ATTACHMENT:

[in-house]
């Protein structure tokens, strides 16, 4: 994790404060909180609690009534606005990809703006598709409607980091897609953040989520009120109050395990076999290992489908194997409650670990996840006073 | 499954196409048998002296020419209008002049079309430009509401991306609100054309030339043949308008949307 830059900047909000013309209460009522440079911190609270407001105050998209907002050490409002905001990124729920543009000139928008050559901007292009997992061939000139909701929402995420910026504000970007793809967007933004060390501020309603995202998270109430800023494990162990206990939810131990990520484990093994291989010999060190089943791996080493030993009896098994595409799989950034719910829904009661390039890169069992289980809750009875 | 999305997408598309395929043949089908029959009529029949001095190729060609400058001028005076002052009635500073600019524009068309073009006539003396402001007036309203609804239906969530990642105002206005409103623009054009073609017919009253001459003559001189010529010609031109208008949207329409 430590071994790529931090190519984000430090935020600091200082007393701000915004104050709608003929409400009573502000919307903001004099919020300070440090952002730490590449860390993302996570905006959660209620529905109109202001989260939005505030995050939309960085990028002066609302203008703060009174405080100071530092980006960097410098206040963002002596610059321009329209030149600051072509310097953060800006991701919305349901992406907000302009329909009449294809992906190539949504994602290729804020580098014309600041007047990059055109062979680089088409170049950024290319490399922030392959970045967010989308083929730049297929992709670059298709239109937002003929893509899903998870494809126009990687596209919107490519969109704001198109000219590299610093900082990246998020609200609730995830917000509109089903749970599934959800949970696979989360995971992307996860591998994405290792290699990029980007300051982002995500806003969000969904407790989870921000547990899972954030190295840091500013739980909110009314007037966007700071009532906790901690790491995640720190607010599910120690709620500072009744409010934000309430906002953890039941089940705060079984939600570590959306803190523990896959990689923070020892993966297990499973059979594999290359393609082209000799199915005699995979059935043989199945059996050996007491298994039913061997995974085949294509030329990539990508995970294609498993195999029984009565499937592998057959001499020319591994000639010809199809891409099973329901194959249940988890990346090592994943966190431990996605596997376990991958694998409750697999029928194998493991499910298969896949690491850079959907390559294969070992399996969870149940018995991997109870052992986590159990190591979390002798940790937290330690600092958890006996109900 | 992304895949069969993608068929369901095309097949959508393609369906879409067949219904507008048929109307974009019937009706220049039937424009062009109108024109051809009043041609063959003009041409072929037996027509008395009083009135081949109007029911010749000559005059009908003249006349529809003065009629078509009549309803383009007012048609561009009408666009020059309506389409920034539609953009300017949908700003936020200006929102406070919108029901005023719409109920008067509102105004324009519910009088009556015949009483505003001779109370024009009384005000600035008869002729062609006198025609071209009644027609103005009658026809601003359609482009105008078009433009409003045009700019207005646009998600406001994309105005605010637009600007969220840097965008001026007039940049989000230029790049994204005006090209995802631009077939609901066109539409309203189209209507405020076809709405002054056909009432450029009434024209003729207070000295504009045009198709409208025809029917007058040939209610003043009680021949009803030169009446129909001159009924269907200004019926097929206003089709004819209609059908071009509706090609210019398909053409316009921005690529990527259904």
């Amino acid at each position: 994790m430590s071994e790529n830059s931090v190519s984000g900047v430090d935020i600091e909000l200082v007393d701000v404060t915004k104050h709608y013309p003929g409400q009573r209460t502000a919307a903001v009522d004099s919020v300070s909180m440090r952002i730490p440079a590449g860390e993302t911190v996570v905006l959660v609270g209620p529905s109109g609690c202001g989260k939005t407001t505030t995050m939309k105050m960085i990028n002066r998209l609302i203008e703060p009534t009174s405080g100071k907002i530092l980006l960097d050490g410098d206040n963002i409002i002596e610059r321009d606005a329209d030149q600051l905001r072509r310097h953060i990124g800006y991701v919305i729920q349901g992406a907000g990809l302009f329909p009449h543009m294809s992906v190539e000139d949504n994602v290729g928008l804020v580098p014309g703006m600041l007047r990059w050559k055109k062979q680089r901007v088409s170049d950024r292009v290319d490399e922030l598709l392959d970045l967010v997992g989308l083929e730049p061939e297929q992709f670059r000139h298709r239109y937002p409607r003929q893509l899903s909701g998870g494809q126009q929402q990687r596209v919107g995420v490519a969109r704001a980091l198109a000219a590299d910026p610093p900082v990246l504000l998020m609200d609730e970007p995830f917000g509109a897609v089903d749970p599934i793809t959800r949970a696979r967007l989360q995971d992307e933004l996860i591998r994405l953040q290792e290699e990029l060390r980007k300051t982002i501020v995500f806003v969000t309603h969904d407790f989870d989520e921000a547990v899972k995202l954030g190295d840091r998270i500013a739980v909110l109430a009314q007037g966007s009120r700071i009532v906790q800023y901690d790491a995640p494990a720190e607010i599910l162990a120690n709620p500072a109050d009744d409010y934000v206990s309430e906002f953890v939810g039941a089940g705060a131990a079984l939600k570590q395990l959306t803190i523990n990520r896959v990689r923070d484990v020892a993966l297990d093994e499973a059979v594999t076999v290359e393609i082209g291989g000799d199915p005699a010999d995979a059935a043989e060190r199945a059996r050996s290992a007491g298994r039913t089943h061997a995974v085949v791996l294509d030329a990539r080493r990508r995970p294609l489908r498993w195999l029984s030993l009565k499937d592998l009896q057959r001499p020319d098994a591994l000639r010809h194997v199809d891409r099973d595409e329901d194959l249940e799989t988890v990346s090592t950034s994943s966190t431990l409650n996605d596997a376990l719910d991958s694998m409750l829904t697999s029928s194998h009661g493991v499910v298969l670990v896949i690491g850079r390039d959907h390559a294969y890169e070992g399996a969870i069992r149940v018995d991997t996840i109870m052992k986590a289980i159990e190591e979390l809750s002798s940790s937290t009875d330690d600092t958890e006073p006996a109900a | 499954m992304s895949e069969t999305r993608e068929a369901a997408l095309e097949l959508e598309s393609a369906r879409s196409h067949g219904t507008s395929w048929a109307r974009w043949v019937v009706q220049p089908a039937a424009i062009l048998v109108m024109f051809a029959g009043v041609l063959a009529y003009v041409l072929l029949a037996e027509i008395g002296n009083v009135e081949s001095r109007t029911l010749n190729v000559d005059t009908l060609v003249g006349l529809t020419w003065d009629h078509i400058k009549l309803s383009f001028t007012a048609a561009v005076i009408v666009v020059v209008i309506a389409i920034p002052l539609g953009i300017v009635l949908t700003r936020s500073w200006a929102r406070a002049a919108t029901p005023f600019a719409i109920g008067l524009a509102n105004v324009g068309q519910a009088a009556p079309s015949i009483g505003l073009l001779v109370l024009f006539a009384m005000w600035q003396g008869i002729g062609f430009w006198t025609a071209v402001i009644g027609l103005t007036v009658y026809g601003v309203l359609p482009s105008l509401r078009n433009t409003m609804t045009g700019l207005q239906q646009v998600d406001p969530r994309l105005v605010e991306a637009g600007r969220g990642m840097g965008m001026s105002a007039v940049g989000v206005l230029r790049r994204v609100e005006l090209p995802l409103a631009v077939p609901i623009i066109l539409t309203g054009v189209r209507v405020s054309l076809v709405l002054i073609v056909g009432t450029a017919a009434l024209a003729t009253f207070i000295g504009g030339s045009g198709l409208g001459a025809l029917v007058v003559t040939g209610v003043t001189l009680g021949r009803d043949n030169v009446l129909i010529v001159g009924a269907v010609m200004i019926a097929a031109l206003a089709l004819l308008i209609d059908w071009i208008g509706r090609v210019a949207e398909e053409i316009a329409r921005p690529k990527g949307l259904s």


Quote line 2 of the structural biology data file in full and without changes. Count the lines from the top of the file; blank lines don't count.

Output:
């Protein structure tokens, strides 16, 4: 994790404060909180609690009534606005990809703006598709409607980091897609953040989520009120109050395990076999290992489908194997409650670990996840006073 | 499954196409048998002296020419209008002049079309430009509401991306609100054309030339043949308008949307 830059900047909000013309209460009522440079911190609270407001105050998209907002050490409002905001990124729920543009000139928008050559901007292009997992061939000139909701929402995420910026504000970007793809967007933004060390501020309603995202998270109430800023494990162990206990939810131990990520484990093994291989010999060190089943791996080493030993009896098994595409799989950034719910829904009661390039890169069992289980809750009875 | 999305997408598309395929043949089908029959009529029949001095190729060609400058001028005076002052009635500073600019524009068309073009006539003396402001007036309203609804239906969530990642105002206005409103623009054009073609017919009253001459003559001189010529010609031109208008949207329409 430590071994790529931090190519984000430090935020600091200082007393701000915004104050709608003929409400009573502000919307903001004099919020300070440090952002730490590449860390993302996570905006959660209620529905109109202001989260939005505030995050939309960085990028002066609302203008703060009174405080100071530092980006960097410098206040963002002596610059321009329209030149600051072509310097953060800006991701919305349901992406907000302009329909009449294809992906190539949504994602290729804020580098014309600041007047990059055109062979680089088409170049950024290319490399922030392959970045967010989308083929730049297929992709670059298709239109937002003929893509899903998870494809126009990687596209919107490519969109704001198109000219590299610093900082990246998020609200609730995830917000509109089903749970599934959800949970696979989360995971992307996860591998994405290792290699990029980007300051982002995500806003969000969904407790989870921000547990899972954030190295840091500013739980909110009314007037966007700071009532906790901690790491995640720190607010599910120690709620500072009744409010934000309430906002953890039941089940705060079984939600570590959306803190523990896959990689923070020892993966297990499973059979594999290359393609082209000799199915005699995979059935043989199945059996050996007491298994039913061997995974085949294509030329990539990508995970294609498993195999029984009565499937592998057959001499020319591994000639010809199809891409099973329901194959249940988890990346090592994943966190431990996605596997376990991958694998409750697999029928194998493991499910298969896949690491850079959907390559294969070992399996969870149940018995991997109870052992986590159990190591979390002798940790937290330690600092958890006996109900 | 992304895949069969993608068929369901095309097949959508393609369906879409067949219904507008048929109307974009019937009706220049039937424009062009109108024109051809009043041609063959003009041409072929037996027509008395009083009135081949109007029911010749000559005059009908003249006349529809003065009629078509009549309803383009007012048609561009009408666009020059309506389409920034539609953009300017949908700003936020200006929102406070919108029901005023719409109920008067509102105004324009519910009088009556015949009483505003001779109370024009009384005000600035008869002729062609006198025609071209009644027609103005009658026809601003359609482009105008078009433009409003045009700019207005646009998600406001994309105005605010637009600007969220840097965008001026007039940049989000230029790049994204005006090209995802631009077939609901066109539409309203189209209507405020076809709405002054056909009432450029009434024209003729207070000295504009045009198709409208025809029917007058040939209610003043009680021949009803030169009446129909001159009924269907200004019926097929206003089709004819209609059908071009509706090609210019398909053409316009921005690529990527259904």